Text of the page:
You are here
U.S. Premiere! Finding Leah Tickotsky: A Discovery of Heritage in Poland
U.S. Premiere! Finding Leah Tickotsky: A Discovery of Heritage in PolandThursday, January 27, 2011 6:30 pm
In the summer of 2007, then 19-year-old Stanford University student Sarah Golabek-Goldman traveled to Poland to teach English in the village of Zakliczyn. While there, she visited towns where her family lived before World War II to search for Poles who remembered her relatives. In the village of Jasionowka, Sarah discovered the gravestone of her great-great-grandmother, Leah Tickotsky.
Two years later, Sarah returned to Poland to restore a Jewish cemetery and research Polish memory of the Holocaust. She interviewed Polish historians, clergy members, government officials, presidents of NGOs, professors, and pupils to understand the impact of family stories and communist propaganda on memory of the genocide.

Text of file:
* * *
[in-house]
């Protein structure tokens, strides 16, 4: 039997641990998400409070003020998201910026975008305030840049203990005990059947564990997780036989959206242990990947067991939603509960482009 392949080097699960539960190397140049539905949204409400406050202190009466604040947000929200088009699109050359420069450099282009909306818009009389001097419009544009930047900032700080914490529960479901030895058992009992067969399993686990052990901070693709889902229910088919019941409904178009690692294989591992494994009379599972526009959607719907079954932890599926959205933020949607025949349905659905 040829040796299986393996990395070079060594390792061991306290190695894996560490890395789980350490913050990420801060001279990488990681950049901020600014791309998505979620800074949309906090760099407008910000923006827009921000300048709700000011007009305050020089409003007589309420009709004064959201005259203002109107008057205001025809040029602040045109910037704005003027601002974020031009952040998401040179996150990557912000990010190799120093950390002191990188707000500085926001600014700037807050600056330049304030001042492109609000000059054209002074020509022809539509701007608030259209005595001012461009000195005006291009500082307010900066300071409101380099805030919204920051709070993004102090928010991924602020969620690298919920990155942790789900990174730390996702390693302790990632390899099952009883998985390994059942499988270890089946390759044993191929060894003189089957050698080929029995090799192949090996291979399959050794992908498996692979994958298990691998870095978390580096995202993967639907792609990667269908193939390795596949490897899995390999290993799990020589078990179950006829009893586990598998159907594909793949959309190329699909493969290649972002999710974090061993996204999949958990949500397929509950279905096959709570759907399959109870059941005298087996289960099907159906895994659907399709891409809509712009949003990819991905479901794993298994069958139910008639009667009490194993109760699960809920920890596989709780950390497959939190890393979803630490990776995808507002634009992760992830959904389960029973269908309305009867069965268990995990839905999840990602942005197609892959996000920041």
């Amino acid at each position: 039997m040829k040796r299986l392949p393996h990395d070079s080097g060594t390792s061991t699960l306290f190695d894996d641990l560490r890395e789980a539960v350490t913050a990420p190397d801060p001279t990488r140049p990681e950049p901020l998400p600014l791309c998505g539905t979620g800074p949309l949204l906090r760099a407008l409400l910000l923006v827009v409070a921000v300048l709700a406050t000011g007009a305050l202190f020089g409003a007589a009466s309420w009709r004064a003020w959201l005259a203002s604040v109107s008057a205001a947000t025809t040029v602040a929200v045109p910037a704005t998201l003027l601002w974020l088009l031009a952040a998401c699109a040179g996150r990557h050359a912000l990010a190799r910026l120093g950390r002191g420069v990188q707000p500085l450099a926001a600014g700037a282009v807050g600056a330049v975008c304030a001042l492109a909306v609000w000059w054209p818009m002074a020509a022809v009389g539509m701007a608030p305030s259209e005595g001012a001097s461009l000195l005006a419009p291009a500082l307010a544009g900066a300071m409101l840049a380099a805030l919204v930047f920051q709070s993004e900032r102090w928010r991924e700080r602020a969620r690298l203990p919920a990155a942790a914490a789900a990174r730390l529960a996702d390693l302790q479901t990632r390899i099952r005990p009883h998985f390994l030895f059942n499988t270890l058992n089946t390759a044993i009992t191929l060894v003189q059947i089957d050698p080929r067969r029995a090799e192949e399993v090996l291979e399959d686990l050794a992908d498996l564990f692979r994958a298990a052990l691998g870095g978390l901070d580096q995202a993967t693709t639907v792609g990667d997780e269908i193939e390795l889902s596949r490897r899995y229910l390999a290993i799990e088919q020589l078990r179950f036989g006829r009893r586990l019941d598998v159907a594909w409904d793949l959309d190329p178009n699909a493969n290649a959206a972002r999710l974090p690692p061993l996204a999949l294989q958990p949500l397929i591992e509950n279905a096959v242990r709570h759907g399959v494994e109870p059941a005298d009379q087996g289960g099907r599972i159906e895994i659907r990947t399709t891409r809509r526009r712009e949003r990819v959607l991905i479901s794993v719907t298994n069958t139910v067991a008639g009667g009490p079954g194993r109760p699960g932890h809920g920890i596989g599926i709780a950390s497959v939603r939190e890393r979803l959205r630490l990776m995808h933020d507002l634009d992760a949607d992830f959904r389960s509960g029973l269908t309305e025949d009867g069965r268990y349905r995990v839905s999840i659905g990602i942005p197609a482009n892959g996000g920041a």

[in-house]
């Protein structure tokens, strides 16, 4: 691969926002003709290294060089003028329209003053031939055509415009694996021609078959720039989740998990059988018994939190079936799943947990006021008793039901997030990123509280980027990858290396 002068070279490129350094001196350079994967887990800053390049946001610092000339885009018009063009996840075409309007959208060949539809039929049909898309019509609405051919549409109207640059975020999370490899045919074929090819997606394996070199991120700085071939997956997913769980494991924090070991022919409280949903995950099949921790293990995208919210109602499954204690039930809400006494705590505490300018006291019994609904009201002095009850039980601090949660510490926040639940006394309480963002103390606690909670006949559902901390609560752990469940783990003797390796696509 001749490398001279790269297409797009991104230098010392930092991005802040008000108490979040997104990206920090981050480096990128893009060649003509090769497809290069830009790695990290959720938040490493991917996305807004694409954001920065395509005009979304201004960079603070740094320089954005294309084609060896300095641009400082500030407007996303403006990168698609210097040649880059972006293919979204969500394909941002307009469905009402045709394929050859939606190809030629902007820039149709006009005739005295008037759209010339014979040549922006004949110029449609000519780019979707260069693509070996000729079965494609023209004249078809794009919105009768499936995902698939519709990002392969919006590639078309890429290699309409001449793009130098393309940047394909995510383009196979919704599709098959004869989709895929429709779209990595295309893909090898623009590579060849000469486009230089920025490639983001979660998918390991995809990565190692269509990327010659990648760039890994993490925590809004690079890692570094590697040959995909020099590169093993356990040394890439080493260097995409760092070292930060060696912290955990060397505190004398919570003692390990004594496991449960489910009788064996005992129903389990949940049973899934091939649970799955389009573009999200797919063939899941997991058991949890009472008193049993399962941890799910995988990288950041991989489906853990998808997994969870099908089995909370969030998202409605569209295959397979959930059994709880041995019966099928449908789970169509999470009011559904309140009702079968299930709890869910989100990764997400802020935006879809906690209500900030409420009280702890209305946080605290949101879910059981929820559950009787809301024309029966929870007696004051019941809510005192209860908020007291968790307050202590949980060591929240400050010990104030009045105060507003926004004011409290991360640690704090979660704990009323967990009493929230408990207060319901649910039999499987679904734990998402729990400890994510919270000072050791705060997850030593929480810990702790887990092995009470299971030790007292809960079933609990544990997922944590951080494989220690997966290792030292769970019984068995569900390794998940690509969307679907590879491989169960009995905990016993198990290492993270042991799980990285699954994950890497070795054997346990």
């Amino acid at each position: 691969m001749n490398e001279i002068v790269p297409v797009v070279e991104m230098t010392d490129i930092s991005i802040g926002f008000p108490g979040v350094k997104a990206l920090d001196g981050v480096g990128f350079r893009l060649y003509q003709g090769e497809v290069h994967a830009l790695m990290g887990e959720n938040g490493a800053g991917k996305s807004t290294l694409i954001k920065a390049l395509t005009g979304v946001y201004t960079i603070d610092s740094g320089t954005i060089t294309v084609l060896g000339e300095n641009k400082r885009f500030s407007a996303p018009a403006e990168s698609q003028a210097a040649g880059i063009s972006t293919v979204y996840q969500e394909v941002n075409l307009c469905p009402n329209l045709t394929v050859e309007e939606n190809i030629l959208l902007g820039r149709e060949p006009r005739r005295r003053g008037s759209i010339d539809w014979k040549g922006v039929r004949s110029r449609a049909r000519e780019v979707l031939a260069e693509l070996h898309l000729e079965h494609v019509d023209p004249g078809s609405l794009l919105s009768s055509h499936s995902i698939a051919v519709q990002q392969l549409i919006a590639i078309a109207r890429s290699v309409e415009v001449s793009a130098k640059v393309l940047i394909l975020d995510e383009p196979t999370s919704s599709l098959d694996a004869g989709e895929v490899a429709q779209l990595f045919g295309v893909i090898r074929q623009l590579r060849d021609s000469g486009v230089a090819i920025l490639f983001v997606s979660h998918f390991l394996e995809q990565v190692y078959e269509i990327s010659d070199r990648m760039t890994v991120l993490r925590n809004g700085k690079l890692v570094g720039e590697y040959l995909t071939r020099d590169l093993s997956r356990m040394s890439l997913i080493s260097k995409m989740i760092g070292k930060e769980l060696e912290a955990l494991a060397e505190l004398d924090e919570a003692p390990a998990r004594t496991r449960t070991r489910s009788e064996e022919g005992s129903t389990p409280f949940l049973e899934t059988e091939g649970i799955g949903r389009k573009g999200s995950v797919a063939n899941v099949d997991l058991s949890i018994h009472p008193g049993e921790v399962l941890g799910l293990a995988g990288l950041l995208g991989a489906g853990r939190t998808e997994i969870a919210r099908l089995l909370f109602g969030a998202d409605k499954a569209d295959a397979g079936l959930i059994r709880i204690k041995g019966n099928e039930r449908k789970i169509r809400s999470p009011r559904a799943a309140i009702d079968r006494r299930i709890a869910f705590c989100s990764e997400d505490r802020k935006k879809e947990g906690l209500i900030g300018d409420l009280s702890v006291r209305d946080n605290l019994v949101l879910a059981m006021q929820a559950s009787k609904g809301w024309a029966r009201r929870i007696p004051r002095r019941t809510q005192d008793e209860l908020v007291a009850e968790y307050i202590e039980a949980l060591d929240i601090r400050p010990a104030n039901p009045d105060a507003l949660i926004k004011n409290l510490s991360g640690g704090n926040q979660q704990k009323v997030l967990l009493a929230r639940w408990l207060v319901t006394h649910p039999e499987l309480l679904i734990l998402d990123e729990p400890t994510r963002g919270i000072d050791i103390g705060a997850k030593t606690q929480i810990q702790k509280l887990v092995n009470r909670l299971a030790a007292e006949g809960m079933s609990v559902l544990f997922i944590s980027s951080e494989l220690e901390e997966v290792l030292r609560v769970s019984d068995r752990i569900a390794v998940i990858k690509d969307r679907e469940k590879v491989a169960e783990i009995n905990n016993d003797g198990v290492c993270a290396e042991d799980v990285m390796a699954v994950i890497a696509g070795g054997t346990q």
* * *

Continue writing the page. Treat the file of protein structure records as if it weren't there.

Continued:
In collaboration with TV Bialystok, Sarah produced Finding Leah Tickotsky, a documentary that explores Polish-Jewish relations and her own journey to discover her roots. The film provides a unique perspective on one of the most painful periods in history and serves as a reminder of the extraordinary contributions Jews made to Poland.
Sarah Golabek-Goldman is the recipient of a Davis Projects for Peace Fellowship and a grant from the Taube Foundation for Jewish Life & Culture. She joined us at Spertus for her film's U.S. Premiere.
Following the screening, Sarah Golabek-Goldman was joined by Dr. Elliot Lefkovitz, Spertus Professor of Jewish History and Holocaust Studies, for a discussion about today’s young people and the impact, importance, and memories of the Holocaust.